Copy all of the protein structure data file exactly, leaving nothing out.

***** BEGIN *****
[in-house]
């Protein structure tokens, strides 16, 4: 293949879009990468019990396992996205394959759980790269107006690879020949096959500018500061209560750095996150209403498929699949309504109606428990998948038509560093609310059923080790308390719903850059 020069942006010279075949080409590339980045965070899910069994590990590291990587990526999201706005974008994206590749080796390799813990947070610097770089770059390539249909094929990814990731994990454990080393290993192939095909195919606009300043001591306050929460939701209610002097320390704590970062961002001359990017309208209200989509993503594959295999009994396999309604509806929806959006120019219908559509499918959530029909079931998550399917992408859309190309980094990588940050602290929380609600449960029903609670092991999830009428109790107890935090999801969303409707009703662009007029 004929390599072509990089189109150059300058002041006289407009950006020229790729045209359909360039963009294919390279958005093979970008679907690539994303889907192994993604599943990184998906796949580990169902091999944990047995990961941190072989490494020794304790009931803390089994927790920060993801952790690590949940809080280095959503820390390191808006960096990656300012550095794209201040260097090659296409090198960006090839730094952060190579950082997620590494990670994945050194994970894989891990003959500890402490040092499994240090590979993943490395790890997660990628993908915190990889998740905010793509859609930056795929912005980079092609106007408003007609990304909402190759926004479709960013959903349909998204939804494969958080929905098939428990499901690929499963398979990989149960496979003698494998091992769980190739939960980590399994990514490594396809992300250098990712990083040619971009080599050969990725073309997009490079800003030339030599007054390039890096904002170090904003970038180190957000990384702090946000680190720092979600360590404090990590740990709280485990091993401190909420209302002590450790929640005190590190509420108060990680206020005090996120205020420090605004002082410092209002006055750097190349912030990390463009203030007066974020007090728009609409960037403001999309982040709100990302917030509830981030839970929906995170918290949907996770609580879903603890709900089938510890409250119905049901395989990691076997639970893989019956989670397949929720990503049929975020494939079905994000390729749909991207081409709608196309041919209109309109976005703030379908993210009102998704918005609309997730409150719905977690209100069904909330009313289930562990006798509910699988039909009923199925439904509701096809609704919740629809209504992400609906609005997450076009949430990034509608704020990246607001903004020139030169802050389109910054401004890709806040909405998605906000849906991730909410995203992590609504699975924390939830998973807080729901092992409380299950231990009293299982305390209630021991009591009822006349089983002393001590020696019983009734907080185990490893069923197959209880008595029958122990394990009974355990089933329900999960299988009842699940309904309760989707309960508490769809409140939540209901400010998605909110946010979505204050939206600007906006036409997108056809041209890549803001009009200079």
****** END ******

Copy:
[in-house]
């Protein structure tokens, strides 16, 4: 293949879009990468019990396992996205394959759980790269107006690879020949096959500018500061209560750095996150209403498929699949309504109606428990998948038509560093609310059923080790308390719903850059 020069942006010279075949080409590339980045965070899910069994590990590291990587990526999201706005974008994206590749080796390799813990947070610097770089770059390539249909094929990814990731994990454990080393290993192939095909195919606009300043001591306050929460939701209610002097320390704590970062961002001359990017309208209200989509993503594959295999009994396999309604509806929806959006120019219908559509499918959530029909079931998550399917992408859309190309980094990588940050602290929380609600449960029903609670092991999830009428109790107890935090999801969303409707009703662009007029 004929390599072509990089189109150059300058002041006289407009950006020229790729045209359909360039963009294919390279958005093979970008679907690539994303889907192994993604599943990184998906796949580990169902091999944990047995990961941190072989490494020794304790009931803390089994927790920060993801952790690590949940809080280095959503820390390191808006960096990656300012550095794209201040260097090659296409090198960006090839730094952060190579950082997620590494990670994945050194994970894989891990003959500890402490040092499994240090590979993943490395790890997660990628993908915190990889998740905010793509859609930056795929912005980079092609106007408003007609990304909402190759926004479709960013959903349909998204939804494969958080929905098939428990499901690929499963398979990989149960496979003698494998091992769980190739939960980590399994990514490594396809992300250098990712990083040619971009080599050969990725073309997009490079800003030339030599007054390039890096904002170090904003970038180190957000990384702090946000680190720092979600360590404090990590740990709280485990091993401190909420209302002590450790929640005190590190509420108060990680206020005090996120205020420090605004002082410092209002006055750097190349912030990390463009203030007066974020007090728009609409960037403001999309982040709100990302917030509830981030839970929906995170918290949907996770609580879903603890709900089938510890409250119905049901395989990691076997639970893989019956989670397949929720990503049929975020494939079905994000390729749909991207081409709608196309041919209109309109976005703030379908993210009102998704918005609309997730409150719905977690209100069904909330009313289930562990006798509910699988039909009923199925439904509701096809609704919740629809209504992400609906609005997450076009949430990034509608704020990246607001903004020139030169802050389109910054401004890709806040909405998605906000849906991730909410995203992590609504699975924390939830998973807080729901092992409380299950231990009293299982305390209630021991009591009822006349089983002393001590020696019983009734907080185990490893069923197959209880008595029958122990394990009974355990089933329900999960299988009842699940309904309760989707309960508490769809409140939540209901400010998605909110946010979505204050939206600007906006036409997108056809041209890549803001009009200079």